Furniture Designs
Gehry Residence
Loyola Law School
Residences 1
Residences 2
Fish and Snake Lamps
Chiat/Day Building
Vitra International Headquarters
Walt Disney Concert Hall
Fish Sculpture
Lewis Residence
Frederick R. Weisman Art Museum
EMR Communications and Technology Center
Guggenheim Museum Bilbao
Nationale-Nederlanden Building
Vontz Center for Molecular Studies
Der Neue Zollhof
Experience Music Project
DG Bank Building
Ustra Office Building
Conde Nast Cafeteria
Telluride Residence
Performing Arts Center at Bard College
Peter B. Lewis Building
Guggenheim Museum New York
Hotel at Marques de Riscal
Ray and Maria Stata Center
Maggie's Centre Dundee
Millennium Park Music Pavilion and Great Lawn
New York Times Headquarters
 Frank Gehry Architect
   ExhibitionBiographyProjects Order the Catalogue
Enlarge image

Photo by David Heald.

previous   next
New York 1998–

This landmark structure is the outcome of an extensive process of refinement that began with an initial design for an unspecified location. In 1999, once a potential location on the site of four piers in Lower Manhattan was identified, the design underwent significant revisions that led to its current dramatic form. In its present iteration, the building responds to the urban landscape that serves as its backdrop and to the East River, which it faces. The rigid forms characteristic of a skyscraper—the quintessence of New York architecture—are fractured and recombined with a curvilinear body suggestive of the water's fluid movement and the energy of the city.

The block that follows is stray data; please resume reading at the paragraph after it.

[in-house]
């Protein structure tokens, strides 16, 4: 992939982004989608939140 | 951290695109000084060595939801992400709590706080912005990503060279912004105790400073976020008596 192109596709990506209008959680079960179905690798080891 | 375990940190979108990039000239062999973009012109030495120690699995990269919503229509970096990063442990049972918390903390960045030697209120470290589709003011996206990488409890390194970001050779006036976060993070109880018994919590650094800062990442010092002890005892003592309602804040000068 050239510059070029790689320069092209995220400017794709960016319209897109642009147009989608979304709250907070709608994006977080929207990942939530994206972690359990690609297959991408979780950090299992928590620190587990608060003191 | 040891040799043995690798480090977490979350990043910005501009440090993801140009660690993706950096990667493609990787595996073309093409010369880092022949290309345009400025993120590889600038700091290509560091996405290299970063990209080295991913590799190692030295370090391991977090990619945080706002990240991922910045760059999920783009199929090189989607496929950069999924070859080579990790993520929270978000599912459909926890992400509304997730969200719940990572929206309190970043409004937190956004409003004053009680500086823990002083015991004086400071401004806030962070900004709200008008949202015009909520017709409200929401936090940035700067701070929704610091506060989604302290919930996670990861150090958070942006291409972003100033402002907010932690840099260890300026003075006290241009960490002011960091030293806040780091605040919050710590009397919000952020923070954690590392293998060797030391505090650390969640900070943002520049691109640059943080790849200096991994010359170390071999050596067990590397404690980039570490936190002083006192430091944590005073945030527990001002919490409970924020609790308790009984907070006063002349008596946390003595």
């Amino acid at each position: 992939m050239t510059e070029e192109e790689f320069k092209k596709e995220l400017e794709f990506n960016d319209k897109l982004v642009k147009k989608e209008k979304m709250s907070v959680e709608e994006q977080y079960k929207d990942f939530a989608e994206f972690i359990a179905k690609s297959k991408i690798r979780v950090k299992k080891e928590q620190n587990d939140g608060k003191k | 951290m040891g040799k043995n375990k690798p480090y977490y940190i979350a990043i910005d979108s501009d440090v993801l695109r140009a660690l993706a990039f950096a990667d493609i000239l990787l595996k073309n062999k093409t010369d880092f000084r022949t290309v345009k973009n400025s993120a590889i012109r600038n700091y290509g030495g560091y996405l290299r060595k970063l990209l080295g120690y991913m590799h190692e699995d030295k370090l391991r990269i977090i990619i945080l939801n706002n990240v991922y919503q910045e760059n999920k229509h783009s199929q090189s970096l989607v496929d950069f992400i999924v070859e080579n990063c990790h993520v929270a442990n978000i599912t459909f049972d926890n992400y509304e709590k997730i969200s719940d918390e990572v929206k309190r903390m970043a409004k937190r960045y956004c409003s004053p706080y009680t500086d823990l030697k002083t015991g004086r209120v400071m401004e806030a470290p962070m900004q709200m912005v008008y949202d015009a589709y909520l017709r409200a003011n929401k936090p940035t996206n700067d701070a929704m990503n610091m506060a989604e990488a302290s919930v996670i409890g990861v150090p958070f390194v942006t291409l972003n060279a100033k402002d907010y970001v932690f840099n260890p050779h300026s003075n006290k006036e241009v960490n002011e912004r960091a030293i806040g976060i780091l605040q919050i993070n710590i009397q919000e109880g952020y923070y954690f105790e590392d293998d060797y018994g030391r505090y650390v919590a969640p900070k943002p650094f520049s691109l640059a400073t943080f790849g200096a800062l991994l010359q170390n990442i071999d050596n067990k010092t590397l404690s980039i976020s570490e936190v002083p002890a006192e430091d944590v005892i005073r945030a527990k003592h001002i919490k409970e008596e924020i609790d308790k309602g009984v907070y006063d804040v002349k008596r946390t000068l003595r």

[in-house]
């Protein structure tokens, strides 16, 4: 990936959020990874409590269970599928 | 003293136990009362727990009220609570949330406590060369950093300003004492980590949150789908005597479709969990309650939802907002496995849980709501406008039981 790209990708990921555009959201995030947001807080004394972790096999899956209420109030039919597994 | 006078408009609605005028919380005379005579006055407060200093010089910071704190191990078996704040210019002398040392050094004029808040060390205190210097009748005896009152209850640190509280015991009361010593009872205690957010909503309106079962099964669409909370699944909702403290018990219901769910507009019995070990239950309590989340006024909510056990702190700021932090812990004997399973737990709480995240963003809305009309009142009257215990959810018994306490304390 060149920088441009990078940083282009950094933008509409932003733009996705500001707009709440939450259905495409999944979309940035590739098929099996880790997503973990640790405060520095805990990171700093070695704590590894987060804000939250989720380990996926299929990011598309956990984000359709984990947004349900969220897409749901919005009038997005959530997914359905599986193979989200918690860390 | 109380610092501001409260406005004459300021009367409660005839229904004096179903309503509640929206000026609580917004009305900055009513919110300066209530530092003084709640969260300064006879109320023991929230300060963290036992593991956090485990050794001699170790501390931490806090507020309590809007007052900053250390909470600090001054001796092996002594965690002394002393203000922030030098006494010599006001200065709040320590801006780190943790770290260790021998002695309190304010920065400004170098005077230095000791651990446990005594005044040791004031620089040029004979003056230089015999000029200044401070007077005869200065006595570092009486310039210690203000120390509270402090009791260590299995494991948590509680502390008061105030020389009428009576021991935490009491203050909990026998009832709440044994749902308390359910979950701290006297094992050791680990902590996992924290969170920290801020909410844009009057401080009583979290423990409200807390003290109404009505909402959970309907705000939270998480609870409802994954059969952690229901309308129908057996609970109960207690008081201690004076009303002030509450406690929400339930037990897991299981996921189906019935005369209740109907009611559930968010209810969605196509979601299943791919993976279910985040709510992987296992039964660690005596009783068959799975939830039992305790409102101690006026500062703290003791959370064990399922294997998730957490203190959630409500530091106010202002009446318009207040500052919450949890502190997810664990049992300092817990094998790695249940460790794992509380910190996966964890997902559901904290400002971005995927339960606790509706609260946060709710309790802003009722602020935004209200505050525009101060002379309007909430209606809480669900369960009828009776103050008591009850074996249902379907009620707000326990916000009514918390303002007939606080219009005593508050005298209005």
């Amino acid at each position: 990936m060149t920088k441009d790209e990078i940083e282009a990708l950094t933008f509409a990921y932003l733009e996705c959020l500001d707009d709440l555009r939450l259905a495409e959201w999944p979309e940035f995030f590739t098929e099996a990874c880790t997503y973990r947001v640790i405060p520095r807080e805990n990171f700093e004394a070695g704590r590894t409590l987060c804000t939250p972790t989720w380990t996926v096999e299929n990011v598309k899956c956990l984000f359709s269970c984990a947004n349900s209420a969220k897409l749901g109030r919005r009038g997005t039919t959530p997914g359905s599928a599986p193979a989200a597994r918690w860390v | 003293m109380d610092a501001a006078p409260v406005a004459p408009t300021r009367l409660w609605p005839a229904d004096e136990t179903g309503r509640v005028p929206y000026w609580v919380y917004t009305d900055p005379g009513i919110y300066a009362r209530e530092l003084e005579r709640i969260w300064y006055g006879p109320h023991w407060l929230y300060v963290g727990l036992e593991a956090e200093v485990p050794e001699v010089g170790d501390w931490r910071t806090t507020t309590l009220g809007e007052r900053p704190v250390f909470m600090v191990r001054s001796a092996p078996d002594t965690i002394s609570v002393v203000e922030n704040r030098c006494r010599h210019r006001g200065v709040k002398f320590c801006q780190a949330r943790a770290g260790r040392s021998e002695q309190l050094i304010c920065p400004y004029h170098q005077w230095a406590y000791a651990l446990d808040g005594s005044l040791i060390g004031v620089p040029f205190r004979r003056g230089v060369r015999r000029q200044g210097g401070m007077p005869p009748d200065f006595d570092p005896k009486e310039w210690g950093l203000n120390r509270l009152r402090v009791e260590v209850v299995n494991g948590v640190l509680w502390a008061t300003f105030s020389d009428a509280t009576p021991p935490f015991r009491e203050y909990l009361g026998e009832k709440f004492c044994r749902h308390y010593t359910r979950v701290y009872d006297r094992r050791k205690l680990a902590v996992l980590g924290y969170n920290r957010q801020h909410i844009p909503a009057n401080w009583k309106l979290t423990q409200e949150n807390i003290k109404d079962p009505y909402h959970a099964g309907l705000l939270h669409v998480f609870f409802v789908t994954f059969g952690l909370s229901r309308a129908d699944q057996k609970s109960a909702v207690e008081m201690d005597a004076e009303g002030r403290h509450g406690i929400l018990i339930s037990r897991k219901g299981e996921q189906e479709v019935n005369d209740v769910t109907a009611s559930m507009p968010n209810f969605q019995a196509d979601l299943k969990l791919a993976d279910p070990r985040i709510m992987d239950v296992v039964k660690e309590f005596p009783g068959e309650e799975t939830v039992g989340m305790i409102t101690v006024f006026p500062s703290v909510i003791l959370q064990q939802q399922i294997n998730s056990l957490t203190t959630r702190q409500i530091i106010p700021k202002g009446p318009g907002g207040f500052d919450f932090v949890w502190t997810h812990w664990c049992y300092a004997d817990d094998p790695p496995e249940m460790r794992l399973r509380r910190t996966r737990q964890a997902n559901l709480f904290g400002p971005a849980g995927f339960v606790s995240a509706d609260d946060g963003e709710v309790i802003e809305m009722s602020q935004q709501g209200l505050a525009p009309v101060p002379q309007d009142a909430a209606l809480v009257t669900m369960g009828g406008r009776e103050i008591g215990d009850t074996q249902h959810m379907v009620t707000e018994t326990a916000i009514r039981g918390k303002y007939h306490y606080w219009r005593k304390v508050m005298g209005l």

The building's public function on the waterfront is central to its design. In a radical maneuver, the main body of the museum hovers above the river, allowing pedestrians uninterrupted views of the water. A promenade and extensive park space provide a much-needed gathering place along the river, and are supplemented by a sculpture garden and additional public amenities. Gehry's design implies that museums of the future might act not only as repositories for art objects but also as sites for civic engagement. The new facility will include exhibition galleries—for special exhibitions and for the Guggenheim's permanent collection—as well as centers for arts and technology, architecture and design, and education. There will also be a separate theater and performing arts center.

Following Mayor Rudolph Giuliani's designation of the Solomon R. Guggenheim Foundation as the developer of the four piers and a commitment by the City of New York of a capital contribution of 67.8 million dollars in late November 2000, the Guggenheim has begun a three-year design development phase. This phase includes moving from conceptual to preliminary designs, obtaining environmental and zoning reviews and approvals, and input from the community, followed by completion of the final design. Once this process is completed, it is anticipated that construction will be carried out over three to four years.